SAN JOSE, Calif. (Legal Newsline) – Adobe Systems Inc. has settled its data breach case with several states following a lengthy legal battle that started in 2013.
In the latest development on the matter, the Flash provider has agreed to pay $1 million, which would be divided among the 15 states involved in the case.
In the multistate agreement with Adobe, the company not only agreed to pay $1 million but also arranged to carry out better policies and rules governing its security measures. These new practices, which include a regular evaluation of its security measures and compliance with the requisite state consumer law, are anticipated to ensure that no similar cases would occur again in the future.
This settlement puts an end to the 2013 data breach investigation that saw the personal information of 534,000 residents from the 15 states compromised.
The states affected by this massive data breach are North Carolina, Connecticut and Kentucky. Some of the victims are from Arkansas, Massachusetts, Minnesota, Ohio and Pennsylvania. Others are from Illinois, Maryland, Vermont and Oregon. Rounding up the list of affected states are Indiana, Missouri and Mississippi.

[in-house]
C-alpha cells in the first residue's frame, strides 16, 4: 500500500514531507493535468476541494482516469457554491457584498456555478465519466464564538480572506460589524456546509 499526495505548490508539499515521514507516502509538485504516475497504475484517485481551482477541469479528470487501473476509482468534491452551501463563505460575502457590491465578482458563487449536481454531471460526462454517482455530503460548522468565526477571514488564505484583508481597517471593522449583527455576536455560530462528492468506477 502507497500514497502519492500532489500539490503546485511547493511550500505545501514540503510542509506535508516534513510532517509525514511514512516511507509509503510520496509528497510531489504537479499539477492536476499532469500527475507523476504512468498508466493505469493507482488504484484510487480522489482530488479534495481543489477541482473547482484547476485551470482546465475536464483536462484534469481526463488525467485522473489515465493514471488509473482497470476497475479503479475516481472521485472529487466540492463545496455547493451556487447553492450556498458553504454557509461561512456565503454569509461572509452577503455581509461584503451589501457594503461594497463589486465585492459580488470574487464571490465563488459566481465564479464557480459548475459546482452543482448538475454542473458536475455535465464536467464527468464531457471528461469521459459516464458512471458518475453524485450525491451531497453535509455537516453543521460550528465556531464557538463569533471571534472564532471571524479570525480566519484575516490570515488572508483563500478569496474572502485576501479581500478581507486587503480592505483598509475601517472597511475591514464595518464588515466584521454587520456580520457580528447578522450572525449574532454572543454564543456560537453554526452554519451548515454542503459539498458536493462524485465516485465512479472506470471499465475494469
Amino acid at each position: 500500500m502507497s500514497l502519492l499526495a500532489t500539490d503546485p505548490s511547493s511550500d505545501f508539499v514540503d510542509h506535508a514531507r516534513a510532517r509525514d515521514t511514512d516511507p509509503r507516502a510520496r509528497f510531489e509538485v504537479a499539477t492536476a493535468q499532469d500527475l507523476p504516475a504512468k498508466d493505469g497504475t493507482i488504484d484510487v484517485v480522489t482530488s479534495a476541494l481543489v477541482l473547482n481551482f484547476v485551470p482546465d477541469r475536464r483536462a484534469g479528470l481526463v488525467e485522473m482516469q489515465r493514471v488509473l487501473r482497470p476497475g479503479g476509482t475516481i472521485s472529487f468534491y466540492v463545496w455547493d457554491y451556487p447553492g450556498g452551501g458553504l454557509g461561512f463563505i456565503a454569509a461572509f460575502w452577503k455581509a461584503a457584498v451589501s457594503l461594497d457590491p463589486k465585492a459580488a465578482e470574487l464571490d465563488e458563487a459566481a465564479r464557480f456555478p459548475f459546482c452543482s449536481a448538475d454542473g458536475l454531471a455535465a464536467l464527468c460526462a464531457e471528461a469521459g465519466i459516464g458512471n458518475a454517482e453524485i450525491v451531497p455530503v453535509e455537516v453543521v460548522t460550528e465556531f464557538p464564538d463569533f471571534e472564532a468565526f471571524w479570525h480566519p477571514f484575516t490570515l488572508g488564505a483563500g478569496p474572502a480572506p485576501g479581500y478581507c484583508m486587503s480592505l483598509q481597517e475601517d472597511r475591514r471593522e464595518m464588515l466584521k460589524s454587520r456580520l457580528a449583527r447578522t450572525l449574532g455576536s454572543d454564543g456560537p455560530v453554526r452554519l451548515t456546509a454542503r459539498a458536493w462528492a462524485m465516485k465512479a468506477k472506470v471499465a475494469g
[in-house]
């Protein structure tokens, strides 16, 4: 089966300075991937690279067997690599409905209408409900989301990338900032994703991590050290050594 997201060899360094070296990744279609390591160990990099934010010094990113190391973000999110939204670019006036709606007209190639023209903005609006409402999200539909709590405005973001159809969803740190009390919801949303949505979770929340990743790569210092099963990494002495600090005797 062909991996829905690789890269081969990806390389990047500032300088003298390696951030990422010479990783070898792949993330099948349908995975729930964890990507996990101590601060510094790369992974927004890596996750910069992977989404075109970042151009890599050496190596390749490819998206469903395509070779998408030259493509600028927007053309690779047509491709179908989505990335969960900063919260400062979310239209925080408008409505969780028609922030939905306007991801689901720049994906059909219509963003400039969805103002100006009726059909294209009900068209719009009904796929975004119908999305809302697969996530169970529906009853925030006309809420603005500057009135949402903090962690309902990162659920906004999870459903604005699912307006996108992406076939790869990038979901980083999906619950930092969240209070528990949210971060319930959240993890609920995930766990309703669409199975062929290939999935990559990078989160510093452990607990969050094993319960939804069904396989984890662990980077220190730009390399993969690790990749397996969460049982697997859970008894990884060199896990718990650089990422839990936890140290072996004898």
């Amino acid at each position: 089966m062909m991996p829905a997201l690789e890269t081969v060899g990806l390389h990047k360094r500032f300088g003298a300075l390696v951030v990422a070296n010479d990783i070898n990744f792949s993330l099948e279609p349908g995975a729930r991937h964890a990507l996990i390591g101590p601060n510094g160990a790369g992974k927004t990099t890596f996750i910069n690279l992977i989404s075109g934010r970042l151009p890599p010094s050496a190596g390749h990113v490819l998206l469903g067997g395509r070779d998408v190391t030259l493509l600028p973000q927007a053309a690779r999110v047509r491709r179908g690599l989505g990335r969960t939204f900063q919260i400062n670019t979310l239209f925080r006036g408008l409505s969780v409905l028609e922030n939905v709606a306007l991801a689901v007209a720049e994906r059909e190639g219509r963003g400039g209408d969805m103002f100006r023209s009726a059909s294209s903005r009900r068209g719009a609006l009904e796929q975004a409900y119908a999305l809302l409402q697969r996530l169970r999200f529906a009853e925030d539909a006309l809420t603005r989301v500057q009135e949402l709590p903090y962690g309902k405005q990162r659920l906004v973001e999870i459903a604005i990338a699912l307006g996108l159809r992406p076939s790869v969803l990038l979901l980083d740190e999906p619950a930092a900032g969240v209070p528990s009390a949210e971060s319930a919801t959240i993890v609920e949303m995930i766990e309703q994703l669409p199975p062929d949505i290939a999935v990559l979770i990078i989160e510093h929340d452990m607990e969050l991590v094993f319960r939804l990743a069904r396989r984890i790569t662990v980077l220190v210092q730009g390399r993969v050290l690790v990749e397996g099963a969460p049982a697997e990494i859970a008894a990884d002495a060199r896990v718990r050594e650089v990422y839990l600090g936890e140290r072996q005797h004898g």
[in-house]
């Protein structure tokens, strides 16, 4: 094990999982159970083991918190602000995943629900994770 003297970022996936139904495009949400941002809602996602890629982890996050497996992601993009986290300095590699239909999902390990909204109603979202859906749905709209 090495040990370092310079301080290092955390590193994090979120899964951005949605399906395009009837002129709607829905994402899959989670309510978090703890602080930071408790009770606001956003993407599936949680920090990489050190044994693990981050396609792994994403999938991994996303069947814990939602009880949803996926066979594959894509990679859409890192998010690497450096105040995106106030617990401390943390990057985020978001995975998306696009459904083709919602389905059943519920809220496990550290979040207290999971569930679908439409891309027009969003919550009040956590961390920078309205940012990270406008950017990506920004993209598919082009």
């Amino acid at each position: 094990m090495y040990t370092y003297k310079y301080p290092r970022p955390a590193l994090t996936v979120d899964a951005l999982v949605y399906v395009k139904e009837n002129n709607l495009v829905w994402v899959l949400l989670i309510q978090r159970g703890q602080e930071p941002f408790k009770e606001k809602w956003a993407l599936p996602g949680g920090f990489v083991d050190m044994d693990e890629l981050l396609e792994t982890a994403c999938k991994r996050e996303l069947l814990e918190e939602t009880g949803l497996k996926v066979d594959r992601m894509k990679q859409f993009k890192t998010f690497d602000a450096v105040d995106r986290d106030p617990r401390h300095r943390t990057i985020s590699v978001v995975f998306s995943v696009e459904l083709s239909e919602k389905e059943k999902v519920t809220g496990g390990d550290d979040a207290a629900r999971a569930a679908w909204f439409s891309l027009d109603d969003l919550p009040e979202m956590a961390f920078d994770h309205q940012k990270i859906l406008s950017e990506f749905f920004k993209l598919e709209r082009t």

“Criminals and hackers are after our personal financial data and businesses and government must do more to protect it. If a data breach may have put your information at risk, act fast to protect it,” said North Carolina Attorney General Roy Cooper in a press release.
Maryland Attorney General Brian E. Frosh also reinforced the importance of security measures in companies handling sensitive client information. He further shared his concurrence with the additional efforts from Adobe that aim to protect its clients and their personal details.
“Reasonable security measures must be implemented to maintain the safety and security of consumers’ personal information. As a result of this agreement, Adobe has agreed to bolster its security to prevent another similar occurrence,” he said via an official statement.
For Massachusetts Attorney General Maura Healey, she believes that a high degree of respect and trust is warranted from companies that handle personal information of clients.
“Consumers who entrust a company with their personal data should have that trust respected. Adobe put consumers’ personal data at risk of being compromised by a data breach, and that is unacceptable. This settlement will put in place important new practices to ensure that a breach like this does not happen again,” said Healey in a press release following the settlement.
He said, “We’re committed to protecting Ohio’s families, and this agreement will help safeguard consumers’ personal information. This is one of many ways we help protect people from identity theft and similar threats.”